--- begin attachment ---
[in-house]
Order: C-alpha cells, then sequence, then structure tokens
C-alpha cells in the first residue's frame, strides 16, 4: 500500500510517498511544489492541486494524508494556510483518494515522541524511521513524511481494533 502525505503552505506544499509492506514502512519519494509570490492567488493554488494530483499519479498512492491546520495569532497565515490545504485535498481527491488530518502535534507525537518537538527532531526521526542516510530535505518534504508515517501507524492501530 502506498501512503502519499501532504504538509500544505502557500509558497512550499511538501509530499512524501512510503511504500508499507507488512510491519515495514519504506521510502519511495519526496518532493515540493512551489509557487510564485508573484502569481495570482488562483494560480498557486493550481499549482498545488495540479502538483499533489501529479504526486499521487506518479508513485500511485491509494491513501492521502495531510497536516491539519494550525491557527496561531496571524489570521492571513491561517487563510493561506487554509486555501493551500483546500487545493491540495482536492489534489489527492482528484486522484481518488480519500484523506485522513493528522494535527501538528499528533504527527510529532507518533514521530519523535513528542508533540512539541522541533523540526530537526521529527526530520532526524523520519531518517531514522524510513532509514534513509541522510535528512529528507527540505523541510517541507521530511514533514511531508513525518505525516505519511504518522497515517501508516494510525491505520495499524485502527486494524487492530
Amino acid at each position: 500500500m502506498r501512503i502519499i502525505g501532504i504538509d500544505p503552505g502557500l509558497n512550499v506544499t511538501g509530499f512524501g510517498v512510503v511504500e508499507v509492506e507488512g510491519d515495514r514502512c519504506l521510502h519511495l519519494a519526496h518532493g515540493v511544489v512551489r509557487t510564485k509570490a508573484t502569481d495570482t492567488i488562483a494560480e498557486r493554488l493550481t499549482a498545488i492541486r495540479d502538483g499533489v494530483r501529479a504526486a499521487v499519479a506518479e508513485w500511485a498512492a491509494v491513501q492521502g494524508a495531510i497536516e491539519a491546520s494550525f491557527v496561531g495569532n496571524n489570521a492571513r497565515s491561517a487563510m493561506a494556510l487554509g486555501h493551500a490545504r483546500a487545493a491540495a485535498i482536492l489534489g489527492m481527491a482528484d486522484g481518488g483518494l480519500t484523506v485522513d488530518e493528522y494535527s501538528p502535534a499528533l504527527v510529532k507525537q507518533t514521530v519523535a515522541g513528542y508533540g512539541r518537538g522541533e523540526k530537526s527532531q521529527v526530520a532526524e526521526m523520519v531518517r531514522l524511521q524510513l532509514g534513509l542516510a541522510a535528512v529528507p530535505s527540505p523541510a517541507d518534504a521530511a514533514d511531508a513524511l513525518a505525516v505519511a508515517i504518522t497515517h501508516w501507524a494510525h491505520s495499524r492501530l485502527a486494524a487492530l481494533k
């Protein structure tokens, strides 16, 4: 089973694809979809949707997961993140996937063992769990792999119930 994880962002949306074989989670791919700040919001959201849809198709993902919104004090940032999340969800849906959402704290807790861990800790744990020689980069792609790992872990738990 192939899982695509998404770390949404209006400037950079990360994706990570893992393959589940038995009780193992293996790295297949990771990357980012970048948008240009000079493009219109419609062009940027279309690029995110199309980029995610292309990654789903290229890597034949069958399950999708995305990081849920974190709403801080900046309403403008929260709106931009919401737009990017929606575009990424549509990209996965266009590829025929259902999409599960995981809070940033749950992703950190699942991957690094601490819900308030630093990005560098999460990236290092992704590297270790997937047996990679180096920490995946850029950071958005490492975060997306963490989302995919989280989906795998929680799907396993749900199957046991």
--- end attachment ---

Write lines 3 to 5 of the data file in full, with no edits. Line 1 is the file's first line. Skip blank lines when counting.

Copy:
C-alpha cells in the first residue's frame, strides 16, 4: 500500500510517498511544489492541486494524508494556510483518494515522541524511521513524511481494533 502525505503552505506544499509492506514502512519519494509570490492567488493554488494530483499519479498512492491546520495569532497565515490545504485535498481527491488530518502535534507525537518537538527532531526521526542516510530535505518534504508515517501507524492501530 502506498501512503502519499501532504504538509500544505502557500509558497512550499511538501509530499512524501512510503511504500508499507507488512510491519515495514519504506521510502519511495519526496518532493515540493512551489509557487510564485508573484502569481495570482488562483494560480498557486493550481499549482498545488495540479502538483499533489501529479504526486499521487506518479508513485500511485491509494491513501492521502495531510497536516491539519494550525491557527496561531496571524489570521492571513491561517487563510493561506487554509486555501493551500483546500487545493491540495482536492489534489489527492482528484486522484481518488480519500484523506485522513493528522494535527501538528499528533504527527510529532507518533514521530519523535513528542508533540512539541522541533523540526530537526521529527526530520532526524523520519531518517531514522524510513532509514534513509541522510535528512529528507527540505523541510517541507521530511514533514511531508513525518505525516505519511504518522497515517501508516494510525491505520495499524485502527486494524487492530
Amino acid at each position: 500500500m502506498r501512503i502519499i502525505g501532504i504538509d500544505p503552505g502557500l509558497n512550499v506544499t511538501g509530499f512524501g510517498v512510503v511504500e508499507v509492506e507488512g510491519d515495514r514502512c519504506l521510502h519511495l519519494a519526496h518532493g515540493v511544489v512551489r509557487t510564485k509570490a508573484t502569481d495570482t492567488i488562483a494560480e498557486r493554488l493550481t499549482a498545488i492541486r495540479d502538483g499533489v494530483r501529479a504526486a499521487v499519479a506518479e508513485w500511485a498512492a491509494v491513501q492521502g494524508a495531510i497536516e491539519a491546520s494550525f491557527v496561531g495569532n496571524n489570521a492571513r497565515s491561517a487563510m493561506a494556510l487554509g486555501h493551500a490545504r483546500a487545493a491540495a485535498i482536492l489534489g489527492m481527491a482528484d486522484g481518488g483518494l480519500t484523506v485522513d488530518e493528522y494535527s501538528p502535534a499528533l504527527v510529532k507525537q507518533t514521530v519523535a515522541g513528542y508533540g512539541r518537538g522541533e523540526k530537526s527532531q521529527v526530520a532526524e526521526m523520519v531518517r531514522l524511521q524510513l532509514g534513509l542516510a541522510a535528512v529528507p530535505s527540505p523541510a517541507d518534504a521530511a514533514d511531508a513524511l513525518a505525516v505519511a508515517i504518522t497515517h501508516w501507524a494510525h491505520s495499524r492501530l485502527a486494524a487492530l481494533k
């Protein structure tokens, strides 16, 4: 089973694809979809949707997961993140996937063992769990792999119930 994880962002949306074989989670791919700040919001959201849809198709993902919104004090940032999340969800849906959402704290807790861990800790744990020689980069792609790992872990738990 192939899982695509998404770390949404209006400037950079990360994706990570893992393959589940038995009780193992293996790295297949990771990357980012970048948008240009000079493009219109419609062009940027279309690029995110199309980029995610292309990654789903290229890597034949069958399950999708995305990081849920974190709403801080900046309403403008929260709106931009919401737009990017929606575009990424549509990209996965266009590829025929259902999409599960995981809070940033749950992703950190699942991957690094601490819900308030630093990005560098999460990236290092992704590297270790997937047996990679180096920490995946850029950071958005490492975060997306963490989302995919989280989906795998929680799907396993749900199957046991």